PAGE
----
In 1909 the Yellowstone LDS stake was organized with Daniel G. Miller sustained as stake president. Elders George F. Richards and David O. McKay of the twelve effected the organization at Parker, St. Anthony was selected as the headquarters for the stake. The first stake conference was held in the Bartlett Opera House in March 1910, with Elder Rudger Clawson of the council of twelve being present.
On July 24, 1910. The first Mormon pioneer celebration in St. Anthony was introduced with William M. Hansen as the promoter. The following 34 years Hansen served part of the time as general chairman, but every time as marshal of the day.
About 1907 St. Anthony had the three largest department stores this side of Pocatello. They were Skalet & Gilman, Fogg & Jacobs and The Flamm Co. Skalet & Gilman was located on the corner of the intersection of North Bridge and First North streets. Fogg & Jacobs had just completed the building where the St. Anthony Starch Factory was operating. It was torn down for Highway 20. The Flamm Co. was doing business in the building known as Club Billiards and the former China Clipper Cafe, also the full basement under where Robert Fisher's office is located. Today these buildings are the New Life Christian Ministries and the southern dining room at the Silver Horseshoe.
In 1910-1912 the Yellowstone LDS tabernacle was erected.
In 1918 our good townsman, Honorable Charles C. Moore, was elected lieutenant governor, which position he filled two terms, then was elected governor of the state and served two terms- in all served in the Statehouse eight years.
Until the County Courthouse was built in 1909 the county office was in a small frame building where Nels Sahl's law office is today. Those buildings were sold at the time the courthouse was completed.
The city park was established and improved in 1916 under the direction and encouragement of Frank L. Soule. During the flu epidemic in 1917-1919, the first hospital was established in St. Anthony. It was in the large, white, square two story house on the way to the Industrial School. The building now is a duplex apartment building located across the street and west of where Jerry and Maxine Edgington live today.
Later the building owned by Wrights Wocelkas and today by Ken Matthews as an apartment house near the Sand Bar was built as a hospital and served until 1932.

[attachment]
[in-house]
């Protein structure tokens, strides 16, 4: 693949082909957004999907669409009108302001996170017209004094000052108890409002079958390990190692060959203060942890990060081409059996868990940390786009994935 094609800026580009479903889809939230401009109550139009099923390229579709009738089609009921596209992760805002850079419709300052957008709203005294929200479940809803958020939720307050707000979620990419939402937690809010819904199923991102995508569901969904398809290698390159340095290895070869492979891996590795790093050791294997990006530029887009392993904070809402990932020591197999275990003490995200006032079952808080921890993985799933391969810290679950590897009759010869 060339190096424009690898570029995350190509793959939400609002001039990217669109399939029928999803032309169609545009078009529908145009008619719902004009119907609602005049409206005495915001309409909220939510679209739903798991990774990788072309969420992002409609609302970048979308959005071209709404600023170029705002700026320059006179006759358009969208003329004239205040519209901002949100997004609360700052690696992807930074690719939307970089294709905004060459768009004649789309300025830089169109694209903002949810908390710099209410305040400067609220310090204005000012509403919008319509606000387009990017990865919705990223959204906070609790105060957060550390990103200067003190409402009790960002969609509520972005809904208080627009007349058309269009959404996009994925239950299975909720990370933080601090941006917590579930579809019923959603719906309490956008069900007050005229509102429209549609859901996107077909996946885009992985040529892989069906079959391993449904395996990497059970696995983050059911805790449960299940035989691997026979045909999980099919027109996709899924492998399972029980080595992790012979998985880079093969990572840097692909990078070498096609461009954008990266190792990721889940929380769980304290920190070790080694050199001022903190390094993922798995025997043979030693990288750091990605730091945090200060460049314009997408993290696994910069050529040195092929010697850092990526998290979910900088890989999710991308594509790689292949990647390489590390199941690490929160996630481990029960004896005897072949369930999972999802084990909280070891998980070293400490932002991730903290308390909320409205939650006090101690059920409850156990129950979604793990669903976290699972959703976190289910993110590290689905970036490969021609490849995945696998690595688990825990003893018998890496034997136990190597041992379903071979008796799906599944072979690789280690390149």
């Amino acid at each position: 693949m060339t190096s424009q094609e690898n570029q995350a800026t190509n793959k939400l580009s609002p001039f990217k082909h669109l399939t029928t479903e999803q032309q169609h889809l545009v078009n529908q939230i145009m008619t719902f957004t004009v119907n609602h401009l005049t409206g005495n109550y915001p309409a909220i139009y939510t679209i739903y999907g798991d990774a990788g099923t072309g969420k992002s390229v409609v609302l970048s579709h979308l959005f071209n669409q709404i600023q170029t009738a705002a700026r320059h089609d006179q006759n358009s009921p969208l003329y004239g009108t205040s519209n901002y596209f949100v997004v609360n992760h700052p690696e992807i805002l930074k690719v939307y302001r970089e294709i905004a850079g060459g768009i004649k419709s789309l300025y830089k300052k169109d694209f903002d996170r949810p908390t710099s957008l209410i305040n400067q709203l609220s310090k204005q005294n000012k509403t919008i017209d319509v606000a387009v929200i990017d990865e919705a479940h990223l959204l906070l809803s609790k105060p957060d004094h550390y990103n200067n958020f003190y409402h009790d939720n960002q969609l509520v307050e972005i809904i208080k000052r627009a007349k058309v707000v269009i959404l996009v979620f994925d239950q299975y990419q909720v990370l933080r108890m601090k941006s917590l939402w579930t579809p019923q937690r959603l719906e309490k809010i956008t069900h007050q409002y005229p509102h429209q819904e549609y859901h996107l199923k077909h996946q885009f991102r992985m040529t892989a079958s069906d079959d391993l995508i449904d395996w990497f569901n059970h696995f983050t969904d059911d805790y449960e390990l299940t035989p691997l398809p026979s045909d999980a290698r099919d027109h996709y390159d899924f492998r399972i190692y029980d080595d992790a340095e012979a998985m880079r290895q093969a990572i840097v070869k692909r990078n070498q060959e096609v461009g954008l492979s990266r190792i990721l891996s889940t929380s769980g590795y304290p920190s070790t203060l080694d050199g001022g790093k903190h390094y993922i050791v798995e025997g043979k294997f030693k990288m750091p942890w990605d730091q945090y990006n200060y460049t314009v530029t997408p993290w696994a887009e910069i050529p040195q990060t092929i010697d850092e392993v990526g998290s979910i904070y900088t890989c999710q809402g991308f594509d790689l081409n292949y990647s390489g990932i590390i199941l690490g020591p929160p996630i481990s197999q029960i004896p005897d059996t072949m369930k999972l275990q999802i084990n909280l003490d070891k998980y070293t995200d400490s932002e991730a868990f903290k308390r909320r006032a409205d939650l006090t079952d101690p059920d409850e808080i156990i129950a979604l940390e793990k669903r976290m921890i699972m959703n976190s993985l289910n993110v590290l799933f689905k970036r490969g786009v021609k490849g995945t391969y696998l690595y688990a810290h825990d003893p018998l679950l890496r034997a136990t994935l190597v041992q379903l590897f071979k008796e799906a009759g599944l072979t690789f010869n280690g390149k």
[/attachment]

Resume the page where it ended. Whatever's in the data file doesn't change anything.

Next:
In 1928 there were two show houses operating in St. Anthony - The Rialto by Nell Schreiber and The Rex by William M. Hansen. The Rialto was the first to bring to St. Anthony the " Talkies."
The Rialto Theater was operating where the Hansen Funeral home did business in 1963 and where First Security Bank is today. The Rex Theater was located where Fremont County Herald-Chronicle is today.
Fremont County Centennial Edition , Thursday, March 4, 1993
St. Anthony of Padua
Saint Anthony was born Fernando Martins in Lisbon, Portugal. He was born into a wealthy family and by the age of fifteen asked to be sent to the Abbey of Santa Cruz in Coimbra, the then capital of Portugal. During his time in the Abbey, he learned theology and Latin.
Following his ordination to the priesthood, he was named guestmaster and was responsible for the abbey's hospitality. When Franciscan friars settled a small hermitage outside Coimbra dedicated to Saint Anthony of Egypt, Fernando felt a longing to join them.
Fernando eventually received permission to leave the Abbey so he could join the new Franciscan Order. When he was admitted, he changed his name to Anthony.
Anthony then traveled to Morocco to spread God's truth, but became extremely sick and was returned to Portugal to recover. The return voyage was blown off-course and the party arrived in Sicily, from which they traveled to Tuscany. Athony was assigned to the hermitage of San Paolo after local friars considered his health.
As he recovered, Anthony spent his time praying and studying.
An undetermined amount of time later, Dominican friars came to visit the Franciscans and there was confusion over who would present the homily. The Dominicans were known for their preaching, thus the Franciscans assumed it was they who would provide a homilist, but the Dominicans assumed the Franciscans would provide one. It was then the head of the Franciscan hermitage asked Anthony to speak on whatever the Holy Spirit told him to speak of.
Free Catholic Printable Learning PDFs
Though he tried to object, Anthony delivered an eloquent and moving homily that impressed both groups. Soon, news of his eloquence reached Francis of Assisi, who held a strong distrust of the brotherhood's commitment to a life of poverty. However, in Anthony, he found a friend.
In 1224, Francis entrusted his friars' pursuits of studies to Anthony. Anthony had a book of psalms that contained notes and comments to help when teaching students and, in a time when a printing press was not yet invented, he greatly valued it.
When a novice decided to leave the hermitage, he stole Anthony's valuable book. When Anthony discovered it was missing, he prayed it would be found or returned to him. The thief did return the book and in an extra step returned to the Order as well.
The book is said to be preserved in the Franciscan friary in Bologna today.